‘Text Neck’ is the new term referring to neck pain caused by looking down at mobile devices for prolonged periods. There is no denying that technology has transformed the way we live, but if you’re the type of person who’s constantly glued to your phone, be warned: Looking down at your screen can be the equivalent of putting up to 60 pounds of extra weight on your spine, according to an analysis published in the journal Surgical Technology International. Putting that into perspective, 60 pounds is roughly how much an average 8-year-old weighs. So being continuously stooped over, texting or scrolling through social media, is like constantly having a child strung around your neck. No wonder people complain of neck pain from texting!
It’s common knowledge that hunched shoulders are not good posture and a recipe for back and neck pain, but leaning your head forward may be another way to wreak havoc. In fact, the chances that you will have neck pain at some point in your lifetime is now nearly 50%!
On average we spend around 10 hours and 24 minutes engaging with our mobile devices every day. Within five minutes of waking up in the morning, 35% of us check our phones, and 70% of us use phones during mealtimes with family and friends. Sadly, this excessive reliance on digital devices is taking a toll on our bodies. Besides muscle pain, text neck can cause a host of other health concerns. Sitting in a slumped position restricts your lungs’ ability to expand, impairing your lung capacity. Inhaling less oxygen means your heart needs to pump harder to distribute more oxygen-carrying blood through your body.
Typically, incidence of neck pain increases the older you get. But recently, it seems we’re seeing and treating more patients, and younger patients, who never reported having neck pain before. Luckily, there is no need to shun all technology though. Changing a few habits can make a big difference in improving your spinal health and overall wellbeing. Here are some tips to help avoid text neck and other spinal issues resulting from overuse of mobile devices:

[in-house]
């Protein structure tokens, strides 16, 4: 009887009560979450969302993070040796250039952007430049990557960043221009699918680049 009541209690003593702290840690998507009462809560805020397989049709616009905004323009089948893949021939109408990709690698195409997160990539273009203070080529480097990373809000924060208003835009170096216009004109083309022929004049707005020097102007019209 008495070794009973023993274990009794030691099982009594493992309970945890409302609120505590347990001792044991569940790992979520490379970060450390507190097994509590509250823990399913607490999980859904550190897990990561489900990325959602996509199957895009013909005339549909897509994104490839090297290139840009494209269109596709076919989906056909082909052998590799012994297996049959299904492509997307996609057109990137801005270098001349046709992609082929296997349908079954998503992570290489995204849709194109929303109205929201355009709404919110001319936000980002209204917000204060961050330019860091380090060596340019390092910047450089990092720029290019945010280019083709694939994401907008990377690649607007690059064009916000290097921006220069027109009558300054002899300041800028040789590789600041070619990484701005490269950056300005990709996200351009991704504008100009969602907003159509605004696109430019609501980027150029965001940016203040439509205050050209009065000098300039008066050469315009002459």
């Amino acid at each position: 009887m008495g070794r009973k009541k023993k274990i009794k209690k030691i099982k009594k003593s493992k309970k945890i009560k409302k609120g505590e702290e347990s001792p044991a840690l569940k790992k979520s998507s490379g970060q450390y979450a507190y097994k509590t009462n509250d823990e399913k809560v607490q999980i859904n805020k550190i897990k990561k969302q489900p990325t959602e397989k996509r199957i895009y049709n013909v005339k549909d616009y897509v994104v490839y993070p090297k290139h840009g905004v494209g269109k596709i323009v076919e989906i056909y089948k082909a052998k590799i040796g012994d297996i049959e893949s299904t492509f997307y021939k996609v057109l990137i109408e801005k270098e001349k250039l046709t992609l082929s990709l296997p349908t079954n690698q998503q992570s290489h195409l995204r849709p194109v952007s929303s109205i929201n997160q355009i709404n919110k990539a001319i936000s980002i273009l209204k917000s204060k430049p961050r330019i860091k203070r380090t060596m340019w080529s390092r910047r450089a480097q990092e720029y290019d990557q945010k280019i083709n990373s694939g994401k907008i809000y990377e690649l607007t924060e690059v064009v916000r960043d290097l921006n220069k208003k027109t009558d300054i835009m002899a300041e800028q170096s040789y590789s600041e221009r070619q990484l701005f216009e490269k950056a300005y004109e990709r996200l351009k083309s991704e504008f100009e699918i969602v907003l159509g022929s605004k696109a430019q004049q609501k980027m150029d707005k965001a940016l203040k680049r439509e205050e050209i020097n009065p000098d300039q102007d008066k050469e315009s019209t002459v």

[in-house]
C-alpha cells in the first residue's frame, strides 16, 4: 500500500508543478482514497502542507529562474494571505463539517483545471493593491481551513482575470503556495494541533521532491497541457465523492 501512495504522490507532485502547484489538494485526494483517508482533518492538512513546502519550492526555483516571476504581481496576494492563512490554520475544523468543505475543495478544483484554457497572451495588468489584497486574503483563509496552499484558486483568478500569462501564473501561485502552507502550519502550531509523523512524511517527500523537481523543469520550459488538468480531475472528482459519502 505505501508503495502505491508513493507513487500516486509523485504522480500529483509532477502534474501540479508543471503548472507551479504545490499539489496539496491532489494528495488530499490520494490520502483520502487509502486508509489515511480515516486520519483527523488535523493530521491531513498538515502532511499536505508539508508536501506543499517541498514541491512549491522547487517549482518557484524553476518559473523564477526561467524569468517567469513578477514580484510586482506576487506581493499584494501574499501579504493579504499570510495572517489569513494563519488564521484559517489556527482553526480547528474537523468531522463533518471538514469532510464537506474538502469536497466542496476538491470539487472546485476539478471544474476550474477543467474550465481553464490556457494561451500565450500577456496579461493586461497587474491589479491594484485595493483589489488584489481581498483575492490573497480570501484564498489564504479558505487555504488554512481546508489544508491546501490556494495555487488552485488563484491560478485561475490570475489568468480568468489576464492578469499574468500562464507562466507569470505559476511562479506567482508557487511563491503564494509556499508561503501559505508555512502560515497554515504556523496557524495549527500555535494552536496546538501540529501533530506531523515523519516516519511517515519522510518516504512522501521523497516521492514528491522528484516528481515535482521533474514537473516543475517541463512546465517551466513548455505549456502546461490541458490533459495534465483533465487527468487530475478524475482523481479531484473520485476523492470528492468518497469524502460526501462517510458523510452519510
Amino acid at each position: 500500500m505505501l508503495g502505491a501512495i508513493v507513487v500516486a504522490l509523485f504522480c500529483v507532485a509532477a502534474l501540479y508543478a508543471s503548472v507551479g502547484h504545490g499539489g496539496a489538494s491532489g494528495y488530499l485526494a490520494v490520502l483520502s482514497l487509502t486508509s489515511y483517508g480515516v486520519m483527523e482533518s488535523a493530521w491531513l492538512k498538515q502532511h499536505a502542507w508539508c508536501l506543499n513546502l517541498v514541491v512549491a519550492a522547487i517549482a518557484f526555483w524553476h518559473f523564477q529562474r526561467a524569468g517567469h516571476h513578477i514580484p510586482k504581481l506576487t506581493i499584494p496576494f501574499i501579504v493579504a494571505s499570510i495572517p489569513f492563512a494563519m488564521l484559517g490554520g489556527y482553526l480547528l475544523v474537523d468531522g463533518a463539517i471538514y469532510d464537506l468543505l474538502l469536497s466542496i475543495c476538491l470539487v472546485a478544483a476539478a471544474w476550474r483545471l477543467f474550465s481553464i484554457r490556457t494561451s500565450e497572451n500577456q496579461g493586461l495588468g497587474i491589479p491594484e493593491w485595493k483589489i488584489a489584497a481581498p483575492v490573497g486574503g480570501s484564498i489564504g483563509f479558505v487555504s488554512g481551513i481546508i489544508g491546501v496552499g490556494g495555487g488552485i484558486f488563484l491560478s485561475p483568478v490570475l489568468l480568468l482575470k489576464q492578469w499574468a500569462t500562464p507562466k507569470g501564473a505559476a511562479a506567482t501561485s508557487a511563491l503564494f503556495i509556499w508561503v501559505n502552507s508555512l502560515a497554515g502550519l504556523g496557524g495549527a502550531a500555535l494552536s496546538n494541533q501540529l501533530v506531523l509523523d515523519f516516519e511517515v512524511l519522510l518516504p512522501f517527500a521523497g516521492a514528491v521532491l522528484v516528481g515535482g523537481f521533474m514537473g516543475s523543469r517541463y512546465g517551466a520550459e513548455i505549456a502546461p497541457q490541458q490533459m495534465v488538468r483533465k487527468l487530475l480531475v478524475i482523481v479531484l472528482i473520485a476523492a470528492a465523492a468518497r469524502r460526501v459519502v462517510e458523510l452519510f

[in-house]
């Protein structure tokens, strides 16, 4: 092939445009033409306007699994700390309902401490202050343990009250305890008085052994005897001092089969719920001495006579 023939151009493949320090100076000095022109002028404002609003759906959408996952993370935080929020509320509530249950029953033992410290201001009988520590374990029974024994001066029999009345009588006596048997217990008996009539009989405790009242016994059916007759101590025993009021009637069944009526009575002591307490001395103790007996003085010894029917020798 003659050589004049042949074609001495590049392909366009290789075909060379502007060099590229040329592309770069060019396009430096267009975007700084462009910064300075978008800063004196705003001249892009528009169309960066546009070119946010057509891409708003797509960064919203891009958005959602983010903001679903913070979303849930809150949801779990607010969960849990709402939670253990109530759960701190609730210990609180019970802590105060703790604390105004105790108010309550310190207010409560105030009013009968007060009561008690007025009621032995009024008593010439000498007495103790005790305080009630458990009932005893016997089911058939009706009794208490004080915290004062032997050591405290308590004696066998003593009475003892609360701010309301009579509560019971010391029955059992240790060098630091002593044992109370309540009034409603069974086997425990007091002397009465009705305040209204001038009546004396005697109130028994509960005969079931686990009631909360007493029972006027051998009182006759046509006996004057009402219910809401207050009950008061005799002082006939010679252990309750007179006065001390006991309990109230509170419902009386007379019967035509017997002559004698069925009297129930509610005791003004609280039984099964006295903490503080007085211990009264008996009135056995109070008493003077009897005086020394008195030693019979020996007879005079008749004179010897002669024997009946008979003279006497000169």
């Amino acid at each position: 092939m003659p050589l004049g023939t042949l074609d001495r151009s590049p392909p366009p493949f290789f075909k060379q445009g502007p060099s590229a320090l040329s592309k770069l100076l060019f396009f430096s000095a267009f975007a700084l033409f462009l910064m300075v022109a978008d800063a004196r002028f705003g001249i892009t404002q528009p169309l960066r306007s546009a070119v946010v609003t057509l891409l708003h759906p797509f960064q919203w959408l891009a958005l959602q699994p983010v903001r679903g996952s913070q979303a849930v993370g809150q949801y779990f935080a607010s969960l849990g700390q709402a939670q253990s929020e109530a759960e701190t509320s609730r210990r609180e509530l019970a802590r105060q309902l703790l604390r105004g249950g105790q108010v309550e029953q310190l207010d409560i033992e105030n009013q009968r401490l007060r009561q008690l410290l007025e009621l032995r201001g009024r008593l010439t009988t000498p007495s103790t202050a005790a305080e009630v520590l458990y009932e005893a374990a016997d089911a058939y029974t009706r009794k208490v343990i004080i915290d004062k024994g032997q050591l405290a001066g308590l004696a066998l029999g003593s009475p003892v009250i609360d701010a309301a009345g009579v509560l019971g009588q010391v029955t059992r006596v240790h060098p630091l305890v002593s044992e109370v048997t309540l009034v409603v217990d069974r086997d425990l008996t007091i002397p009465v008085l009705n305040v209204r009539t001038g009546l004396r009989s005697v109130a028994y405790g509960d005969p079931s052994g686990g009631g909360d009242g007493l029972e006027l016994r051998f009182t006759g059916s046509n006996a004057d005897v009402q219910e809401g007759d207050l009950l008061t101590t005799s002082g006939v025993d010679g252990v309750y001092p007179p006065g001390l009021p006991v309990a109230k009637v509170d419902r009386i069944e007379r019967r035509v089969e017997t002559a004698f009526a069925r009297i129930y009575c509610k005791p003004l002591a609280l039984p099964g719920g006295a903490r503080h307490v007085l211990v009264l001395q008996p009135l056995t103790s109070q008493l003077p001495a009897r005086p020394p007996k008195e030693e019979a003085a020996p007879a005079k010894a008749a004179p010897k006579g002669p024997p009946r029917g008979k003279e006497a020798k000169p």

- Change the way you hold your phone – bring the screen up to eye level so that you’re not slouched forward. The same goes for your desktop computer. Your monitor screen should be at eye level so your head isn’t perpetually dropping and causing muscle strain.
- If your posture isn’t perfect, try doing shoulder extensions. Arch your neck and upper back backward, pulling your shoulders into alignment under your ears. This simple stretch can alleviate stress and muscle pain.
- Take regular breaks from mobile devices. For example, try not to check your phone while commuting.
- Get social with family or friends. Have a ‘no phone policy’ during dinner. You’ll probably enjoy your meal even more without the distraction!
Stretching can help alleviate neck pain and discomfort caused by text neck. Our osteopaths can give you professional advice about which type of stretching exercises are suitable for you. Depending on your circumstances, we may suggest a treatment plan, which will help improve the range of motion and function of your neck and upper spine. For further information please contact us.